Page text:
Planning for peace of mind
Ensuring the financial future of a child with special needs is an important task. An effectively designed plan can provide the support and maintenance needed to help your child live a full and happy life.
Many children who have a special need or disability will at some point qualify for and receive public assistance — such as SSI (Supplemental Security Income) or Medicaid.
To qualify for public assistance, an individual must have assets below an amount established by the government. Benefits received through public assistance can be extremely helpful, but they are rarely enough to maintain an ideal quality of life.
More often than not, parents and even other family members assist in providing financial support for children with special needs.
However, parents and others must be careful in providing such additional financial support, so as to not disqualify the individual from receiving public assistance. Outright gifts or savings accounts will be counted as assets or income for the individual with special needs, which can lead to a cut-off of government benefits.
Supplemental Needs Trust
Parents of children with special needs can plan to provide for their children, however, without disrupting the children’s benefits. One option that exists in Minnesota is setting up a Supplemental Needs Trust (SNT), sometimes referred to as a Special Needs Trust.
SNTs allow for additional financial support to individuals without affecting their eligibility for public assistance benefits. And they can be set up by anyone who wishes to provide support to someone with a disability — whether it be a family member or friend. These trusts exist to supplement the government benefits the person with the special need or disability might be receiving.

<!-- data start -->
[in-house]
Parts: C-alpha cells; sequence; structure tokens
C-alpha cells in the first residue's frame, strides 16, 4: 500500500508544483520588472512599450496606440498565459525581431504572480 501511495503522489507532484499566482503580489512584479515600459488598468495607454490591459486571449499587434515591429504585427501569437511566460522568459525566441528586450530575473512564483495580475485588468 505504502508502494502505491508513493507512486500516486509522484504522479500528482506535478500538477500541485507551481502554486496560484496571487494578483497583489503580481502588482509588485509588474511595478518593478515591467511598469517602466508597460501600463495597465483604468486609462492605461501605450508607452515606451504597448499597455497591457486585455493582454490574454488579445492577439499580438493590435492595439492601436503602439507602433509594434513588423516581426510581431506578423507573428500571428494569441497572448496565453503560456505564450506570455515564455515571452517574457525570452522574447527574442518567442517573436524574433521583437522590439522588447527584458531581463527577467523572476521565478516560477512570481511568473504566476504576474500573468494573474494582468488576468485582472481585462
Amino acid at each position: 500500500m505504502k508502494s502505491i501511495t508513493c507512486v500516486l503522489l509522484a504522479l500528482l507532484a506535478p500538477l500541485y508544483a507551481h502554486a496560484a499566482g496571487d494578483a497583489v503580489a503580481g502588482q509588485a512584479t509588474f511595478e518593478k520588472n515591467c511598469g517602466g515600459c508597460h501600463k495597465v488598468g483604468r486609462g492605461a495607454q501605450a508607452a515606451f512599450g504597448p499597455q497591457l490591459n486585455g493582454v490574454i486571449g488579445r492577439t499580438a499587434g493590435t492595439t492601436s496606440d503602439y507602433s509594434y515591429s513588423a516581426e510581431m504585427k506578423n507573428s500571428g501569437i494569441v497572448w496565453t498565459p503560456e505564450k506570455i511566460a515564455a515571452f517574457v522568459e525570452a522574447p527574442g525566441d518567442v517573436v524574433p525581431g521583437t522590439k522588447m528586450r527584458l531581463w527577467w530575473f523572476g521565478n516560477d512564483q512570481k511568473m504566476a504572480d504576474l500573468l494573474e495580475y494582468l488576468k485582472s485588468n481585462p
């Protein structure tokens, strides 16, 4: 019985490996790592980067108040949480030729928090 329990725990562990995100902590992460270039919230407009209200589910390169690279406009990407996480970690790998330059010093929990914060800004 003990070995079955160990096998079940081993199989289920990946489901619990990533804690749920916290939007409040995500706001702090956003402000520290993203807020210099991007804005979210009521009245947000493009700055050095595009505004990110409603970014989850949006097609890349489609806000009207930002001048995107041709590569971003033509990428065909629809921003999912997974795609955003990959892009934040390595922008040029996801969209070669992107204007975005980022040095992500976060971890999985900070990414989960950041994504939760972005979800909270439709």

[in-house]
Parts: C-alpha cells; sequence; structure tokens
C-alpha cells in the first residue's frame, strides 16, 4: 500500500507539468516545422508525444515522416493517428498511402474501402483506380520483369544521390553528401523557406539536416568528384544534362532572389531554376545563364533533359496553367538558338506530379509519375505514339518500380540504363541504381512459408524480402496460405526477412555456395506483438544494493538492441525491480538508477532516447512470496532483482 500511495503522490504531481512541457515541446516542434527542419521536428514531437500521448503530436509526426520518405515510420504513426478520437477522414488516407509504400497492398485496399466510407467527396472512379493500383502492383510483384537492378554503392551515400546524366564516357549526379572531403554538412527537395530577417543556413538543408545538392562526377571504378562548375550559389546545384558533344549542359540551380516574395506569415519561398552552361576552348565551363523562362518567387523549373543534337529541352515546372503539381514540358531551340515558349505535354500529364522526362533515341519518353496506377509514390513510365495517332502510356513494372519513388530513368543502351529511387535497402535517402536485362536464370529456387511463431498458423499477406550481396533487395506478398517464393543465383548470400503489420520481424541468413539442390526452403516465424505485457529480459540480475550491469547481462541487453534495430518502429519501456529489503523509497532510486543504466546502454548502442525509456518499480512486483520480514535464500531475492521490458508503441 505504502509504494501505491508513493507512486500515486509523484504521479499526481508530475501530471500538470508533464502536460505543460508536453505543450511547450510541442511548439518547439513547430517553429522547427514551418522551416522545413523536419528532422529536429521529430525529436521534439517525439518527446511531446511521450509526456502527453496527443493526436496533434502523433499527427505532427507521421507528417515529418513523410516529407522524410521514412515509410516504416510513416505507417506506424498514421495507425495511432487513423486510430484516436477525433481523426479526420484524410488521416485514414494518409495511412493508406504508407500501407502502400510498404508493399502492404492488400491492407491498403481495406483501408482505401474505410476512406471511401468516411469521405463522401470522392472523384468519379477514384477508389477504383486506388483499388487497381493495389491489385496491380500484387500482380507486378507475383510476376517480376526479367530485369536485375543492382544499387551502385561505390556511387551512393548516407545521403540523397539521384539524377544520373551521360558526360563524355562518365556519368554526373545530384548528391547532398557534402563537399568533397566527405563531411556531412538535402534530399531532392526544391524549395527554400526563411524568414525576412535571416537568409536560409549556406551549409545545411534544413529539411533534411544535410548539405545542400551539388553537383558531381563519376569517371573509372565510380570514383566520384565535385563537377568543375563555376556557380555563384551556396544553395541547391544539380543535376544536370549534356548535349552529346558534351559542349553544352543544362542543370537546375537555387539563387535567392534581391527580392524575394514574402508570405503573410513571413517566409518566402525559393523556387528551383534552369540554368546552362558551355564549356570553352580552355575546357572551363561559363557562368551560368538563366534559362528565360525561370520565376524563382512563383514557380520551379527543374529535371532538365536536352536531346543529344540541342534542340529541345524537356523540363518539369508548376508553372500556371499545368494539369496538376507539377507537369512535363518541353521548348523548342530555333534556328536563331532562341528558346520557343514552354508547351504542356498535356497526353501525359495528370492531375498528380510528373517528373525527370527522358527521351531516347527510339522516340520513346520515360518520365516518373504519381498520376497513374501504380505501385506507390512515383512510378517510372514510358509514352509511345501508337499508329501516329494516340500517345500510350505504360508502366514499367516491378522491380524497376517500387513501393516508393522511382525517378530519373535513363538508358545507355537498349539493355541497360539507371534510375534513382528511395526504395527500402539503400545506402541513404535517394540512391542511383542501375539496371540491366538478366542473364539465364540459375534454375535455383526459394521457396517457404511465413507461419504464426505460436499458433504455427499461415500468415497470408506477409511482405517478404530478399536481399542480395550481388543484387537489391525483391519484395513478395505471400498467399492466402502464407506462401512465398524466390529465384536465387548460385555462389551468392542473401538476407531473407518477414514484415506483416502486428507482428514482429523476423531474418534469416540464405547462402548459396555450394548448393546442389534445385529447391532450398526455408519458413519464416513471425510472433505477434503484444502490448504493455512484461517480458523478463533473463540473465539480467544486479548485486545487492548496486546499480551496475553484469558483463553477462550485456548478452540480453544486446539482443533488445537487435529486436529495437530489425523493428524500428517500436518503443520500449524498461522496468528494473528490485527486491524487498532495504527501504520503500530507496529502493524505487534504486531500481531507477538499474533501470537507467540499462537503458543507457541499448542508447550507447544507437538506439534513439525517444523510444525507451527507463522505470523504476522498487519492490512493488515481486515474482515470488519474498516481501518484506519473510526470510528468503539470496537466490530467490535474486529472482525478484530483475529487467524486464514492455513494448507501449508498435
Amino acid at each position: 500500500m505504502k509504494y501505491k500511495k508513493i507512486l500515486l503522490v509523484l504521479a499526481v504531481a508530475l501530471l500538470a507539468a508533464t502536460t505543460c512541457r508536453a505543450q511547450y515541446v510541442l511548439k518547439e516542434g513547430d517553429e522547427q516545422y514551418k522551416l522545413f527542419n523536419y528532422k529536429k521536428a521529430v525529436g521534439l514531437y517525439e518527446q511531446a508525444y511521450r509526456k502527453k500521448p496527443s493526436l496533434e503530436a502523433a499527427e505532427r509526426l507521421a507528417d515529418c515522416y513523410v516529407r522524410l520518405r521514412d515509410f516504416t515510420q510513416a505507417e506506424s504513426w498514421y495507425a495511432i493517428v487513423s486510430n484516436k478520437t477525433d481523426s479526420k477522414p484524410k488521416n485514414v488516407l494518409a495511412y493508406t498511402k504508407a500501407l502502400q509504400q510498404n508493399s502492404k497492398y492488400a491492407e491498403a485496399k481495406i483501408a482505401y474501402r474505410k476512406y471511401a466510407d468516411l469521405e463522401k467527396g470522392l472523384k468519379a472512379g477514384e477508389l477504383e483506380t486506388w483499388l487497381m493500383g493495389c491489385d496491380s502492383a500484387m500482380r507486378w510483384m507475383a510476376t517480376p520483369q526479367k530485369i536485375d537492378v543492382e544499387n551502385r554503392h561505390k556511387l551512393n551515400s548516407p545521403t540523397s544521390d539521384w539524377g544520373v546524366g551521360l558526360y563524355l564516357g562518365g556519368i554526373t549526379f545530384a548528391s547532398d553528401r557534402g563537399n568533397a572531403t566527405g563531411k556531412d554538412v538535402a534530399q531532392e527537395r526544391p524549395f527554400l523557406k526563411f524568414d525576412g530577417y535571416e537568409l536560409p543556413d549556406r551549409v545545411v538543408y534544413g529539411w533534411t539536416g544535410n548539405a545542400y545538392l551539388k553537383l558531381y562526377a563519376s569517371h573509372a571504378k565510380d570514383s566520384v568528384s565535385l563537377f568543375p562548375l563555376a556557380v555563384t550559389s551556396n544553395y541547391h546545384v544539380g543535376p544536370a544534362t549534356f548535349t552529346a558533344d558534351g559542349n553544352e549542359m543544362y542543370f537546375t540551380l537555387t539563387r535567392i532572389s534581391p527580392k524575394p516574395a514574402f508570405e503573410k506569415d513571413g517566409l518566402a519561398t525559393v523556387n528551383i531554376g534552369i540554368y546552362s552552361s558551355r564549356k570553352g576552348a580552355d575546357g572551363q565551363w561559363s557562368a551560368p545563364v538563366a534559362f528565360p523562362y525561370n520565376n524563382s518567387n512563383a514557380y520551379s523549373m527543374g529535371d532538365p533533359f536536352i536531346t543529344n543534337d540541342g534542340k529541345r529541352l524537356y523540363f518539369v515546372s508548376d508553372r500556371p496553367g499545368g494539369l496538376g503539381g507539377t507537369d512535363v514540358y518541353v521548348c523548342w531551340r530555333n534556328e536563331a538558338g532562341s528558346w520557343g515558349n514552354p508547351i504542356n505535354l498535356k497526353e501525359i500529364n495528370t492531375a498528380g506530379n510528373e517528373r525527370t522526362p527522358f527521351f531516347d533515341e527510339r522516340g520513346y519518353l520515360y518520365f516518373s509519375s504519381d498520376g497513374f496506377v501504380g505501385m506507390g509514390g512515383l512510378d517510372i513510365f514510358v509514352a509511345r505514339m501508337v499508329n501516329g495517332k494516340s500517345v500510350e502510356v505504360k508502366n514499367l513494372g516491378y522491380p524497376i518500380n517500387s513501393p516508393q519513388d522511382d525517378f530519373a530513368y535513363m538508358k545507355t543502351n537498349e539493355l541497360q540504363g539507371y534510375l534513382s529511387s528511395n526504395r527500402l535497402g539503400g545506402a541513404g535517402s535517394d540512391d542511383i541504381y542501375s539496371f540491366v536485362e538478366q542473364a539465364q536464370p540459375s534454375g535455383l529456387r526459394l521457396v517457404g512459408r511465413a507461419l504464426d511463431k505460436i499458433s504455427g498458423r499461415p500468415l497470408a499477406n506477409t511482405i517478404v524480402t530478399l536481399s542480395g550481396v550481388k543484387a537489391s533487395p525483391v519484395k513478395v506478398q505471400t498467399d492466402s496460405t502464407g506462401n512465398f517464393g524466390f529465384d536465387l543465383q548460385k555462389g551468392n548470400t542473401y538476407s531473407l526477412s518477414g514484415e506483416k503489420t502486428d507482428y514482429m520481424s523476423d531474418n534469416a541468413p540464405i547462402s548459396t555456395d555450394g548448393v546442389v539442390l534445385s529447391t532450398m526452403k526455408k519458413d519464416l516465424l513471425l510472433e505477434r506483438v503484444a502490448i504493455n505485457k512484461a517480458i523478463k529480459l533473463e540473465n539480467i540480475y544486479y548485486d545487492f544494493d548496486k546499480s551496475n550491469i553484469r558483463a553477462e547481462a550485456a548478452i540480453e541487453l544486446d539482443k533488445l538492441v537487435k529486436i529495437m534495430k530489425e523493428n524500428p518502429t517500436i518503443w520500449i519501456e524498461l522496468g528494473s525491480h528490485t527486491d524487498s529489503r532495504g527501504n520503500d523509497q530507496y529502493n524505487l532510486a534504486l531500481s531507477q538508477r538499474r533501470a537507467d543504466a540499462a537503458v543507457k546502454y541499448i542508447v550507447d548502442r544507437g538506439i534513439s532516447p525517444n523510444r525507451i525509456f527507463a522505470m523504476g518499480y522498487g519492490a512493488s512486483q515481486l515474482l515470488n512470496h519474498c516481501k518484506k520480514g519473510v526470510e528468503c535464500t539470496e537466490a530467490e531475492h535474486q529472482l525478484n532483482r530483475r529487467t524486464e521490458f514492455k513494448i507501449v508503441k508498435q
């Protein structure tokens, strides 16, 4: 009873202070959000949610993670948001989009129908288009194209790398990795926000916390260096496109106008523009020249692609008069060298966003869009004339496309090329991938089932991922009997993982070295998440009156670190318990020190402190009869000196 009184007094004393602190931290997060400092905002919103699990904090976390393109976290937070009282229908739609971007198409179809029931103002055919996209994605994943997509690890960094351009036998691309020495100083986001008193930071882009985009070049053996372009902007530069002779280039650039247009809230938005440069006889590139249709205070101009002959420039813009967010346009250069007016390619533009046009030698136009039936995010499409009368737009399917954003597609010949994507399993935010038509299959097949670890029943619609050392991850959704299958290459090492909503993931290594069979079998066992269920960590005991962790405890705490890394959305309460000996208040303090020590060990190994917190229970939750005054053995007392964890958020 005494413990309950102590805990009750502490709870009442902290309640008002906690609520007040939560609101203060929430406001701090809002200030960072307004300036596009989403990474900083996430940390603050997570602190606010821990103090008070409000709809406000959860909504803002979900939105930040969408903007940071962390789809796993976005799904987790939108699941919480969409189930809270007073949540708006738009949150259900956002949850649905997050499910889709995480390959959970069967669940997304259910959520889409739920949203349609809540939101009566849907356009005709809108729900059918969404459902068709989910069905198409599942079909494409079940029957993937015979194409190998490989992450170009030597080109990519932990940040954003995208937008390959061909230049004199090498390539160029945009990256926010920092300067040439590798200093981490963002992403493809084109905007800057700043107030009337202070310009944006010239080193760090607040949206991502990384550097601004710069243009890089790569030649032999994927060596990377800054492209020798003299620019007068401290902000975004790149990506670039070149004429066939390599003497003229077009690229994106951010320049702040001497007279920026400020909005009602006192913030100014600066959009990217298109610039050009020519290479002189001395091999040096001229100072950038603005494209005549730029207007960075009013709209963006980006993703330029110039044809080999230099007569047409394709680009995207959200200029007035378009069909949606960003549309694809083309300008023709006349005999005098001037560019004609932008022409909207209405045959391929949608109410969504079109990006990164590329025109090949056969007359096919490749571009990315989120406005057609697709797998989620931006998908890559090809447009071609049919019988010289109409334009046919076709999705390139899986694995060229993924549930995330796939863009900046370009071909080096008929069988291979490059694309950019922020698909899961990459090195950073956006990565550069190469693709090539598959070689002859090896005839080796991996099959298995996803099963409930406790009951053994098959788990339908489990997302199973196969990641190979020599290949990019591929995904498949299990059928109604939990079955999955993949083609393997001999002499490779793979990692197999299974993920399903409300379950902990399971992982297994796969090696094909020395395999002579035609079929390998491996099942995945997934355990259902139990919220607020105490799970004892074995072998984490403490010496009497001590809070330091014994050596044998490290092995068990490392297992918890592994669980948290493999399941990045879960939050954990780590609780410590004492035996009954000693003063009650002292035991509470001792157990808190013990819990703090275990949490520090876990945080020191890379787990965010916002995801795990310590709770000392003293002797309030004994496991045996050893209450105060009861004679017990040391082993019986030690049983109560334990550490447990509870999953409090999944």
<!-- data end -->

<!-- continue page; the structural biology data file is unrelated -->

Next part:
While government benefits are used for primary/core/basic needs, the SNT can be utilized for additional needs above and beyond what government assistance is providing to give a higher standard of living to the beneficiary other special benefits.
SNTs can hold a variety of assets — including bank accounts, stocks, bonds and real estate — for the lifetime of the child with special needs.
Any remaining assets in the trust at the time of the special needs child’s death can be distributed to other living children or a nonprofit organization, for example.
Inheritances may be left to a SNT as well without disrupting the public assistance a child may be receiving. Further, parents can name a trustee who will administer the trust and oversee the financial wellbeing of the child with special needs.
One family’s approach
I recently worked with a couple in writing a will that established a SNT for their 4-year-old son who has autism. In their estate plan, the parents also named a person to serve as their son’s guardian, an individual who understood his unique needs.
The SNT provides a place for his parents and others, including his grandparents, who would like to leave money for his long-term care — without fear of it disrupting government benefits.
Any money left in the trust for their special needs son at the time of his death will be left to their other son who doesn’t have special needs. They now have peace of mind knowing a plan is in place to provide security for their son should something happen to them.
Supplemental Needs Trusts can be relatively complex to set up, and there are also a number of guidelines that must be followed when administering distributions from the trust.
Depending on your unique situation and estate, there may be additional or alternative planning that would best meet your goals and circumstances.
Meeting with an attorney experienced in this area of law is a great starting point for planning for the security of your children with special needs.
Rachel Schromen of Schromen Law in St. Paul specializes in estate planning and elder law. She was voted Favorite Woman Estate Planning Attorney by Women’s Press in 2018. Learn more at schromenlaw.com.